began as an Anglo-Saxon village over 1200 years ago. In 1226 it became
a market town, which was the basis of its economy until the 18th century,
when its medicinal waters were discovered in a field to the south of the
town where Cheltenham Ladies College now stands. These were regarded
as beneficial for a whole range of illnesses and by the late 18th century
the town was one of Englands leading spas.
In 1788 King
George III spent five weeks at Cheltenham, drinking the waters for his
healths sake. His visit set the seal on the towns
popularity and during the following years the number of visitors and residents
increased dramatically. Between 1700 and 1800 its population rose from
1500 to over 3000 and by 1850 it was the largest town in Gloucestershire,
with a population of more than 35,000. Among famous visitors were members
of the English and Continental Royal families, including Princess (later
Queen) Victoria, the Duke of Wellington, and the novelists Jane Austen
and Lord Byron.
to the town would drink the waters at either the original spa or one of
the rival spas that were established in the early 19 century, such as
Montpellier and Pittville. Several of the spas had tree-lined walks, rides
and gardens in which the visitors could promenade, often with
a band of musicians in attendance. Regular public breakfasts, gala fetes,
firework displays and other entertainments were held at the larger spas.
Visitors could also attend balls, assemblies and concerts at the Assembly
Rooms, plays at the Theatre Royal and horse races at the racecourse. They
could also shop for souvenirs along the High Street and, from the 1820s,
in the fashionable new shopping areas of Montpellier and the Promenade.
heyday as a spa lasted from about 1790 to 1840 and these years saw the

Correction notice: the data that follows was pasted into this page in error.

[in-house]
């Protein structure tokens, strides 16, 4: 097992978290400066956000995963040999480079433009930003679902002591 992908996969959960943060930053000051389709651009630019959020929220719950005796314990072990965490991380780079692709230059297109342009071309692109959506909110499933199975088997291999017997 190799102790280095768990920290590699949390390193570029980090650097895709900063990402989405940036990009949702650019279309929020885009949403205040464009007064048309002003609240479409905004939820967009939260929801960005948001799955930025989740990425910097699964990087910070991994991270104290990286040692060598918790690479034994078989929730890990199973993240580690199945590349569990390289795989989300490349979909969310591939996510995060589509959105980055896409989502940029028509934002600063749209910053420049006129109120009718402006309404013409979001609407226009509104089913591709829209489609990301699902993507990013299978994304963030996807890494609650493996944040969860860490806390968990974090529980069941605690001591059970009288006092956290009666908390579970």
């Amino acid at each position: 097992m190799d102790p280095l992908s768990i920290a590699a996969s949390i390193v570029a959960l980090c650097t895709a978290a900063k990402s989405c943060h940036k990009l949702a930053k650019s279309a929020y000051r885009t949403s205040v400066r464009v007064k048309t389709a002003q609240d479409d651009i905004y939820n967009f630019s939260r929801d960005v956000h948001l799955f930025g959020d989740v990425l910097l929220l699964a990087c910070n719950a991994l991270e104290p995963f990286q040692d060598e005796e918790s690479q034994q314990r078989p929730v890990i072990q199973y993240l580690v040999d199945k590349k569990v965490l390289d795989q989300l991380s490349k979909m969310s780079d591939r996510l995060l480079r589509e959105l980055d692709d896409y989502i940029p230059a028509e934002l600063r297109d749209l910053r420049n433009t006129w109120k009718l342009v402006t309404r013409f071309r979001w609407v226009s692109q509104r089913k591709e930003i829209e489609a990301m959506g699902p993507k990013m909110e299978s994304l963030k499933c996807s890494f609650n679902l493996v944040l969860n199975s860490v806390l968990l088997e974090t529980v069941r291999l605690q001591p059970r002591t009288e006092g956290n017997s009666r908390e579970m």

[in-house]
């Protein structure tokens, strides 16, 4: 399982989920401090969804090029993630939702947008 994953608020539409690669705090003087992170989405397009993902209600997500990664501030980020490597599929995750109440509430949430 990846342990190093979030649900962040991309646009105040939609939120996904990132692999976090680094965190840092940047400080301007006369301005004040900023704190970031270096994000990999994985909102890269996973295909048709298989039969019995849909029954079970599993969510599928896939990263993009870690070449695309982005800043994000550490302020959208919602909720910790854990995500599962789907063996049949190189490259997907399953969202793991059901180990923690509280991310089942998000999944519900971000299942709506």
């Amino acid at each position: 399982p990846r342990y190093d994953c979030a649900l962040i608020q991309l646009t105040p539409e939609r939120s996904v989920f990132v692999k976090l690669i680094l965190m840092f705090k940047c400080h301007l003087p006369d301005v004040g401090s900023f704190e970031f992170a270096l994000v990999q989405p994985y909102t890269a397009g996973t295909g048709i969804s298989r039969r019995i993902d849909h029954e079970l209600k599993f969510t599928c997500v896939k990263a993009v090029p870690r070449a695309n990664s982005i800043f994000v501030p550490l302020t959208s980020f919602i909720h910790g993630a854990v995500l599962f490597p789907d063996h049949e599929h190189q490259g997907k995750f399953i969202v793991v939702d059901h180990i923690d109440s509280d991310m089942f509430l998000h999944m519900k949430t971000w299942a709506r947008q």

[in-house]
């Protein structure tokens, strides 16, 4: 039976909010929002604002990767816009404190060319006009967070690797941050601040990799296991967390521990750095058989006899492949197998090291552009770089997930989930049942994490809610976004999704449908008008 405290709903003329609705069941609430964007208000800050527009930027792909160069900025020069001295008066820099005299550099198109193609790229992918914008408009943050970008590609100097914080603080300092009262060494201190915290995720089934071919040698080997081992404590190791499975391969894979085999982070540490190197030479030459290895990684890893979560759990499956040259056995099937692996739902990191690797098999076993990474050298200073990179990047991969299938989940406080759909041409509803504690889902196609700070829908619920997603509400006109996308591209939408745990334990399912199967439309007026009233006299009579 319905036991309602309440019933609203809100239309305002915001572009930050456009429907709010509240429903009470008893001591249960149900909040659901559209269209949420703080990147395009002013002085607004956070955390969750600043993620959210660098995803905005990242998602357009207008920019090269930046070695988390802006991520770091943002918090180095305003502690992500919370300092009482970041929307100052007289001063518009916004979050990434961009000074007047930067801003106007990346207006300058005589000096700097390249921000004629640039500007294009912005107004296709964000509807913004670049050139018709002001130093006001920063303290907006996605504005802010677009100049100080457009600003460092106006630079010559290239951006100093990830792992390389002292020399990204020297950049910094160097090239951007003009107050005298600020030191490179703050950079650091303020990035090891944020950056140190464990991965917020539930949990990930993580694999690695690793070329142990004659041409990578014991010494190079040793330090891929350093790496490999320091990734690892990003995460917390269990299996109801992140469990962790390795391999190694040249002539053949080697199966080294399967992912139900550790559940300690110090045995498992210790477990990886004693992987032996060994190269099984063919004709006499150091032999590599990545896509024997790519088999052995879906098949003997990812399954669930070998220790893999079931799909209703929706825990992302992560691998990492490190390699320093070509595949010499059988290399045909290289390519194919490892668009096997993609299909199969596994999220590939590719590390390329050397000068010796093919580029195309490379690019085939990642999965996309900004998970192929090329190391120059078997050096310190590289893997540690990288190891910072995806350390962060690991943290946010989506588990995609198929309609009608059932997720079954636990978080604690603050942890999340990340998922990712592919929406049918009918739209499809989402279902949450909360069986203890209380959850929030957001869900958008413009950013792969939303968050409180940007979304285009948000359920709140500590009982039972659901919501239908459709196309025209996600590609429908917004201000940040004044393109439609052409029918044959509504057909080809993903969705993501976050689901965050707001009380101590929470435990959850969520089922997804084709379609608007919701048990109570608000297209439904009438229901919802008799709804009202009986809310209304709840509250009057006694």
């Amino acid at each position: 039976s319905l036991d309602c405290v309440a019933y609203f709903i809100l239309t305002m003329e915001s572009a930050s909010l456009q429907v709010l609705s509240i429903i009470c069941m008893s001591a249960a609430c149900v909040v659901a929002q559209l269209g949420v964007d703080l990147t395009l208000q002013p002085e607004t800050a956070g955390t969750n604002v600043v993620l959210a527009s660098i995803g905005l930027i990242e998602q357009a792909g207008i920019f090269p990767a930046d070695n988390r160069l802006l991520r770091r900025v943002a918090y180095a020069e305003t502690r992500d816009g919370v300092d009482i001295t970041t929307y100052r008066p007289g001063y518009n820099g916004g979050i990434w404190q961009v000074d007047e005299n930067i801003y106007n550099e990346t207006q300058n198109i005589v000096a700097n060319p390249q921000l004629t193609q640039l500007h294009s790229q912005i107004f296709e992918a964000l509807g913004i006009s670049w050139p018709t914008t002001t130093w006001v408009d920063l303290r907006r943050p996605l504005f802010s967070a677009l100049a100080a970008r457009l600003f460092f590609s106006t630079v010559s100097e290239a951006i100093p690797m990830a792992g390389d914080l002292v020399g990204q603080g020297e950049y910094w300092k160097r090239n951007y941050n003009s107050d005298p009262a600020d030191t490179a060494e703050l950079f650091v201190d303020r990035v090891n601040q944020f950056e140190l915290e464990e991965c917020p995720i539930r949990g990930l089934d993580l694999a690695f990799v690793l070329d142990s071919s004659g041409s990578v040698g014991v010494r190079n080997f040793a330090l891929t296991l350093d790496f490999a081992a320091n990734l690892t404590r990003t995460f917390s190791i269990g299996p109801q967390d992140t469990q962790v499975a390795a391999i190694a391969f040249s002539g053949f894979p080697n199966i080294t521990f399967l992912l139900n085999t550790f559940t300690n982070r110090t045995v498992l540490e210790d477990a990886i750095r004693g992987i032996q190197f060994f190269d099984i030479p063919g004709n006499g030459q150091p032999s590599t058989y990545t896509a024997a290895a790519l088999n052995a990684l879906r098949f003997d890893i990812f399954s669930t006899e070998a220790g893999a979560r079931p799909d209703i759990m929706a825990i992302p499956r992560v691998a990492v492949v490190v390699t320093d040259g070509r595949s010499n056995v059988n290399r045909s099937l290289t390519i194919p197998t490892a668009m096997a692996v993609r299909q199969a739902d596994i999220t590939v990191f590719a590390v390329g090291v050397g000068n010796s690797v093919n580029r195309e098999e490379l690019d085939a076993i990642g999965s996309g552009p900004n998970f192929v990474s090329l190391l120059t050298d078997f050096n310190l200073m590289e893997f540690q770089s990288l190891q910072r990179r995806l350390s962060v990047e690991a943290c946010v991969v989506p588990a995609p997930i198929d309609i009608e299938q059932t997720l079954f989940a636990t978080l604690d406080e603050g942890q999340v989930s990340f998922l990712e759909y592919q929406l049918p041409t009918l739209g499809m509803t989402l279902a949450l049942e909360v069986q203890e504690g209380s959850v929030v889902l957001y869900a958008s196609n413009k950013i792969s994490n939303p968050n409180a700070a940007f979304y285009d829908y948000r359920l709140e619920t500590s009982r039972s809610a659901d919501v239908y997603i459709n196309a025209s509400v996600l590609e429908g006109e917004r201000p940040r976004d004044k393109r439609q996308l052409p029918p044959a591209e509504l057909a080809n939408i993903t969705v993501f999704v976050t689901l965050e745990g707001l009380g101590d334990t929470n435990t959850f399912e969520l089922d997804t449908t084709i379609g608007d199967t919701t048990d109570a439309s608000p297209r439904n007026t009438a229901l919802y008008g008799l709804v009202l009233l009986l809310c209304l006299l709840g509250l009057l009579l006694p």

building of the towns many fine Regency terraces, crescents and
villas. By 1840 it had also become a popular residential town, particularly
for military families, many of whom had served in the Empire. It also
gained a reputation for the quality of preaching in its many churches
and chapels and for its schools and colleges, which encouraged still more
families to settle in the town.
centre for learning
of the schools was the Cheltenham Proprietary College for Boys, opened
in 1841; the Ladies College opened 13 years later. During the late
nineteenth century, the town developed some craft industries, in particular
a number of firms producing high-quality work in wood, metal, stone and
plaster. During the First World War, one of those firms, H H Martyn &
Co. began to manufacture aircraft components and later established the
Gloster Aircraft Company, thereby beginning a long-standing connection
between the town and aeronautical engineering.
century town has grown rapidly, becoming a centre for business and administration.
Accessibility to the A40 trunk road and the nearby M5; with main railway
and airport connections has attracted major players to set up headquarters
buildings in the town including Chelsea Building Society, Dowty Aerospace,
Smiths aerospace, Eagle Star, and the Universities and Colleges Admissions
Service (UCAS). This was boosted by the decision of Government Communications
Headquarters (GCHQ) to build its replacement headquarters or so called
'doughnut' (shown above) within the borough.
It also remained
a tourist resort throughout the late nineteenth and twentieth centuries.
Since the Second World War, it has built on its existing attractions with
its Festivals of Music and Literature, and National Hunt Racing festivals,
employing some of the 6,000 people who work in the tourist industry. It
offers a centre for tourists and foreign visitors with its high quality
accommodation and speciality shopping. It remains a centre of educational
excellence and continues in that tradition through a number of recently
established language schools.
does face some challenges however. Whilst the majority of property values
in the town continue to rise, one of the towns wards is ranked within
the top 20 per cent of most deprived areas in the country. This creates
conflicts in trying to attract tourists, businesses and residents to a
town perceived as a prosperous place to work or live, when that town is
also trying to attract grant funding and regeneration partners.
courtesy of Cheltenham Borough
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